SARASOTA, Fla. -- After his first official Spring Training start on Saturday, top prospect Tyler Glasnow said he was thinking too much about his delivery, misplacing his focus on mechanics over competition.
Pitching on a quiet back field at 10 a.m. may not seem like the place to compete, but that's where Glasnow went to work Thursday morning in a "B" game against the Orioles at the Ed Smith Stadium Complex. Glasnow, MLBPipeline.com's No. 10 overall prospect, allowed one earned run in two innings, scattering three hits while walking one batter.
This was no typical outing, however, as Glasnow's first inning was called after two outs and his second inning went on for one more batter after the Pirates recorded three outs. Where most Grapefruit League games draw crowds of several thousand people, there were only a handful of scouts, reporters and family members sitting in the bleachers Thursday.
"I hate when there's no fans. Pitching is pitching. Nothing's really going to affect it," Glasnow said, smiling. "But I prefer a big crowd and noise a lot more than nothing."
Still, Glasnow eventually found the competitive mindset he'd been looking for.
"A little more in the second inning. I think the first couple batters, I was more in that thinking mode," he said. "It felt a little better than it did [Saturday], but I think when I went out in the second inning, that was the time for me to stop thinking about it and go out and throw."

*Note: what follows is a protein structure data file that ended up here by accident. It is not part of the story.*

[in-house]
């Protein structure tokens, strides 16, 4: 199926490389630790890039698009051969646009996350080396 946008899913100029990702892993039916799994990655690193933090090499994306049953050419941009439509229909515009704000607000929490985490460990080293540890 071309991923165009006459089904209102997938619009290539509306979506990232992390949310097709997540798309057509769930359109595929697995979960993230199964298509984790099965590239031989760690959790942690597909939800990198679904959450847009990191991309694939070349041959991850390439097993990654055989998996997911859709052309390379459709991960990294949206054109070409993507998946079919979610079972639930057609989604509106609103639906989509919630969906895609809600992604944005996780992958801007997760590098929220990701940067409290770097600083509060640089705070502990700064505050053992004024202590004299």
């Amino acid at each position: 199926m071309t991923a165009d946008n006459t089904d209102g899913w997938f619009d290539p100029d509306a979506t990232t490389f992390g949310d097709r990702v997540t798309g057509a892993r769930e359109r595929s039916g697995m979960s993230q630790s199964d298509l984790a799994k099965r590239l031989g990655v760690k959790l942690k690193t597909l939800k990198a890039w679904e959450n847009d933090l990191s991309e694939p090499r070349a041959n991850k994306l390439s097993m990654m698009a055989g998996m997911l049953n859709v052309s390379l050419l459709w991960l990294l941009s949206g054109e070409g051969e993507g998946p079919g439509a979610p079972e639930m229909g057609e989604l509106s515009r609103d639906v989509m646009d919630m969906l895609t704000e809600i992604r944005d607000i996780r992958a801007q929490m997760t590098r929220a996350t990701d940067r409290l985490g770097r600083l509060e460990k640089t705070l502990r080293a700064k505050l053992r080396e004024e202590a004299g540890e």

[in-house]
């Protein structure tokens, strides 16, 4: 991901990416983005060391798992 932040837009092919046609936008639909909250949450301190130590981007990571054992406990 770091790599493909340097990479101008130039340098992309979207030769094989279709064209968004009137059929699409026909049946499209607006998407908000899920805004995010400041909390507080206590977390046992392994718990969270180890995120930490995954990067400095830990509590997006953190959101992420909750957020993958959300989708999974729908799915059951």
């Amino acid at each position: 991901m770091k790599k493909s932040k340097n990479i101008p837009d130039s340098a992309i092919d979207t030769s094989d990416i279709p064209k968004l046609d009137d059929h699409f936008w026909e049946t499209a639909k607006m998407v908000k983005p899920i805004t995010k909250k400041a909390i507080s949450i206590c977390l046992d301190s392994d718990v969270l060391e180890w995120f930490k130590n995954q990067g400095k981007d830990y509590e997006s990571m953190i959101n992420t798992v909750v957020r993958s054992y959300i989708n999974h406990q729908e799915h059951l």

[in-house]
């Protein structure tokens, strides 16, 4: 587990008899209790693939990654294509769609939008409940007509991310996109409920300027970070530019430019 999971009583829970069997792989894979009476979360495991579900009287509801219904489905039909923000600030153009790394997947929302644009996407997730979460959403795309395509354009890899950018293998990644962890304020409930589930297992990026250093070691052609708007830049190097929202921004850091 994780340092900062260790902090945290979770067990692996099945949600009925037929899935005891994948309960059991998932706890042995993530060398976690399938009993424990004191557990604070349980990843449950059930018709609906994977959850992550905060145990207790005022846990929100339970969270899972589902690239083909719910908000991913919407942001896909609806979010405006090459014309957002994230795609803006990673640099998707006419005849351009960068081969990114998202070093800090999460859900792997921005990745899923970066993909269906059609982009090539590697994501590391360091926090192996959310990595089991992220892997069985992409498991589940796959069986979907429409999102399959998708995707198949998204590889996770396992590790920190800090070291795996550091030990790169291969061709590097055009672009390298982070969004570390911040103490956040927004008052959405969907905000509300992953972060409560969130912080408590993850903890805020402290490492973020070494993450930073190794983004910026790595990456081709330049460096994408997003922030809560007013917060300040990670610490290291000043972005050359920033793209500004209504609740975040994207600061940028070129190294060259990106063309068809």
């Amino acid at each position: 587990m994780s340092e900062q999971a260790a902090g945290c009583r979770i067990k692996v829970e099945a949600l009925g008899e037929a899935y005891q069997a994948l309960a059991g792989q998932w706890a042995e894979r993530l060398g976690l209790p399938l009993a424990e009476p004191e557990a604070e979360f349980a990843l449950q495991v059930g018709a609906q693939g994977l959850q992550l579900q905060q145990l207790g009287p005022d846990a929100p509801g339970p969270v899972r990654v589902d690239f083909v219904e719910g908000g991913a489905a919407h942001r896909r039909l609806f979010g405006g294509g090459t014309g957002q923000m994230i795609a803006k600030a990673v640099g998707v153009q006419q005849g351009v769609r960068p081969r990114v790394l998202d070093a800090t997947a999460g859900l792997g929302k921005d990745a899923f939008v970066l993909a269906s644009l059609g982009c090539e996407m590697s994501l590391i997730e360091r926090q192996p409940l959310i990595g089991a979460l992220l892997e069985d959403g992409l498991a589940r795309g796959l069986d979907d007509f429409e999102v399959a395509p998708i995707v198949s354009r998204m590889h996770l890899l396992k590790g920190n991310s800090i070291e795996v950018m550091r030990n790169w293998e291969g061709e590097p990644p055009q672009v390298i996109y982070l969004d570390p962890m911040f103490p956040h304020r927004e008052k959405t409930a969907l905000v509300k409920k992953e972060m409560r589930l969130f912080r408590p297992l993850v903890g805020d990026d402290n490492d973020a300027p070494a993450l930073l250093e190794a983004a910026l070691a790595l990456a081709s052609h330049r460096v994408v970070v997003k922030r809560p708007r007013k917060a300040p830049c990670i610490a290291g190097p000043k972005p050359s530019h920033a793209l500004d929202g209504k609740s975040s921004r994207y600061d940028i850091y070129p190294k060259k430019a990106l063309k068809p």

Glasnow walked the first batter he faced and served up a single to right field in the first inning. One run scored on an error by second baseman Alen Hanson, and another came home on a groundout Glasnow deflected toward shortstop Adam Frazier. With Glasnow's pitch count climbing, the Pirates called off the inning with two outs.
In the second inning, Glasnow allowed a single up the middle, struck out the next batter he faced and induced what would have been an inning-ending double play. However, he worked so efficiently that the Pirates asked the Orioles to send up another batter, who finished the frame with an infield single.
"Just good to be back out there again. Working on some stuff, so I came out here and worked on it," Glasnow said. "Everything for the most part felt good."
The 6-foot-8 right-hander, likely to make his Major League debut at some point this year, doesn't know how much longer he'll be in big league camp. As starters begin to work deeper into games, innings are at a premium and prospects like Glasnow typically are sent to Minor League camp to get stretched out for the season.
"We're going to reevaluate as we move forward. It all depends on innings," manager Clint Hurdle said. "We've got to get ready for our season, and we've got to get them ready for their season."
In the meantime, Glasnow has been trying to soak up as much knowledge as possible. He is constantly talking to pitching coach Ray Searage. He's sought out closer Mark Melancon and ace Gerrit Cole for advice, too.
"Just learning from other guys and asking questions, getting coaches' opinions and stuff like that. I think it's been a good experience," Glasnow said. "Just taking it and learning what I can learn, then I'll be good."
Adam Berry is a reporter for MLB.com. Follow him on Twitter at @adamdberry. This story was not subject to the approval of Major League Baseball or its clubs.